Athletic Therapy Blog Foot or Lower Leg Injury

Home Treatment for Foot Pain

Plantar Fasciitis can be a very debilitating injury that can limit activity and may cause you to take time off work. Plantar Fasciitis is an inflammation of the plantar fascia ligament that runs along the bottom of your feet.  It is caused by an excessive stretch, overloading or strain to cause micro-tears in the tissue. Plantar Fasciitis can be triggered by excessive pronation, inflexibility of the longitudinal arch or tight calf muscles along with other biomechanical faults or muscle imbalances.  


Symptoms may include heel pain, foot pain, stiffness and tenderness on the bottom of one or both feet. Symptoms can be particularly worse in the mornings.


Treatment incorporates ice massage, rest from aggravating activities, anti-inflammatory medications, soft orthotics or shoe change, stretching and strengthening programs, correcting biomechanical imbalances and manual therapy. Assessment and treatment in the clinic will look at the entire kinetic chain, including hamstrings, hips, pelvis, spine, etc.

While you wait to come into a sports therapy clinic, you can manage your symptoms and start your rehabilitation with these at home exercises:  

  • Rolling bottom of your feet with a golf ball, lacrosse ball or frozen water bottle
  • Towel toe curls – Lay a towel on a flat floor, place toes on one end of the towel, crunch toes moving the towel towards you. To progress or challenge yourself, place a small weight or can of soup on the towel to increase the resistance to you toe crunch.






  • Calf stretching with a straight and bent knee against a wall


Looking for help with an injury, aches or pains? Give us a call at 403-252-6222. We are dedicated to identifying and resolving the root cause of your complaint. No band-aide approach here. We can’t wait to see you and get you back doing what you love!

Athletic Therapy Blog

Treatment is Only Half The Battle

Wouldn’t it be amazing if that nagging pain could be healed in one treatment, without any additional work needed at home! There can be drastic improvements over a treatment, of which some last for a few days and some for a few hours. However, the majority of the time the work done by the therapist is only one of the necessary components to heal an injury.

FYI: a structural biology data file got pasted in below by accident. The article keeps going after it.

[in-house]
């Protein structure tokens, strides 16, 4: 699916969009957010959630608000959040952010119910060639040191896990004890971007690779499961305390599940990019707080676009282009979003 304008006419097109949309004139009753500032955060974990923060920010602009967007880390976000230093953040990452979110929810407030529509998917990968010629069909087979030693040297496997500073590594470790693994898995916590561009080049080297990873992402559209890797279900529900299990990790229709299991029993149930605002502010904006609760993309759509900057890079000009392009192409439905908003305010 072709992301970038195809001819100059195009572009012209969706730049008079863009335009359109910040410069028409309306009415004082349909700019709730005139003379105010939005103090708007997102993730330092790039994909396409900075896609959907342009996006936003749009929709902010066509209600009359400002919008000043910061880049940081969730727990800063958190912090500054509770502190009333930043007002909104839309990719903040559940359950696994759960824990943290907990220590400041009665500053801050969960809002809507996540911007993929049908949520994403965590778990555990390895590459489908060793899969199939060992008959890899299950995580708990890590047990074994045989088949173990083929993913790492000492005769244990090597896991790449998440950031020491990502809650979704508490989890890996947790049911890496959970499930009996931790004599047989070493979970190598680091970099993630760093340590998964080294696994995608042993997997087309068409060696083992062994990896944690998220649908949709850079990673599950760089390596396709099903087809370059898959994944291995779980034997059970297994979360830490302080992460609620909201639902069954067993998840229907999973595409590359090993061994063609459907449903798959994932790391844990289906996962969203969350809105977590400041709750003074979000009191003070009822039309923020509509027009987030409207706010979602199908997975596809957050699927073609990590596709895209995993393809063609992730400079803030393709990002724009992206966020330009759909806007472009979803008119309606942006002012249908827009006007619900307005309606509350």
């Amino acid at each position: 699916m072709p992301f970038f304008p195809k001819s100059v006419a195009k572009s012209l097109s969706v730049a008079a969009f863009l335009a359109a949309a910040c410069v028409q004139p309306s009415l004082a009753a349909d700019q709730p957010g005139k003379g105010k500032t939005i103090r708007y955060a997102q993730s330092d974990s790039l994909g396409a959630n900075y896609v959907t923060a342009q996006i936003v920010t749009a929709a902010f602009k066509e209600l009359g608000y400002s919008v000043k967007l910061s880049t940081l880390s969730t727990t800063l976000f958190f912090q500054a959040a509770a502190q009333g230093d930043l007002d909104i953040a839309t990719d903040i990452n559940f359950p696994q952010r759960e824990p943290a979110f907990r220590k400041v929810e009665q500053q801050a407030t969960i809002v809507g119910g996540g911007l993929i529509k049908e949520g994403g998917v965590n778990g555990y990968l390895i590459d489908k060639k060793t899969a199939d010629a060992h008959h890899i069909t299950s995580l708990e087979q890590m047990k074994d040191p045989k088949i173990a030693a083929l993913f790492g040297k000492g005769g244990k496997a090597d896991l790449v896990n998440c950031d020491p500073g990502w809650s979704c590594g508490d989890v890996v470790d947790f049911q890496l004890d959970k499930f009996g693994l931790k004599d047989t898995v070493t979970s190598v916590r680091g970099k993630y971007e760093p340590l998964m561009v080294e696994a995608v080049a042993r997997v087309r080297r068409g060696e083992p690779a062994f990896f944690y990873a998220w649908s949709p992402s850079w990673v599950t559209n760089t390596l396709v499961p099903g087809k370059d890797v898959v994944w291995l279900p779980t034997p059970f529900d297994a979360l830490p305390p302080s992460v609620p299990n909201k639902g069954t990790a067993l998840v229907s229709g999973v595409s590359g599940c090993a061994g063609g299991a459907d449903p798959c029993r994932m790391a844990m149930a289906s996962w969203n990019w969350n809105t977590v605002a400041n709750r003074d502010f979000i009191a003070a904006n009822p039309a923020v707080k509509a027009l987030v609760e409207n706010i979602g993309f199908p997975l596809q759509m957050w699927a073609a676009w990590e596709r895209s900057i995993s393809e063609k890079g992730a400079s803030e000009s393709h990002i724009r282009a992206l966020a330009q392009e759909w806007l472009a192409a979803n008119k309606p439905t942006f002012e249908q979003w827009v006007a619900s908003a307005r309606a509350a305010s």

Why Injuries Happen

Injuries can happen for a variety of reasons. They can occur from an overloaded muscle that is working too hard and results in a strain; such as a sports injury. They can also occur from being in postural positions that are not as biomechanically strong. Majority of postural compensations are chronic issues that reflect on habits. In order for those habits to be changed, it needs to be done on a consistent basis, which is mostly during time spent away from the clinic.

How to Make Changes

Well, do you remember those exercises that your sports therapist gives to you at the end of your treatment? The ones that they say are important? Well, that is a great place to start! As boring, time-consuming and tedious as the exercises can be, they were given for a reason. It is most optimal to keep a rehabilitation program thorough but manageable, so you should not need to spend hours on the exercises. But do expect to commit around thirty minutes, depending on the severity of the injury.

In contrast to chronic issues, acute injuries that had a rapid onset (like that hamstring strain for a sprinter) still require exercises. As an athlete, it is important to continue training in ways that do not aggravate the injury. So, if you have a lower-body injury, then your therapist will be giving you exercises that will contribute to your conditioning and aid recovery. Those exercises are still important, especially if you want a faster return to competition.

Now, what are you going to do with that wonderful sheet of paper with your exercises on it? Frame it and put it somewhere that you will see it every day as a reminder.

Written by Harley Thwaites,
Athletic Therapy Certification Candidate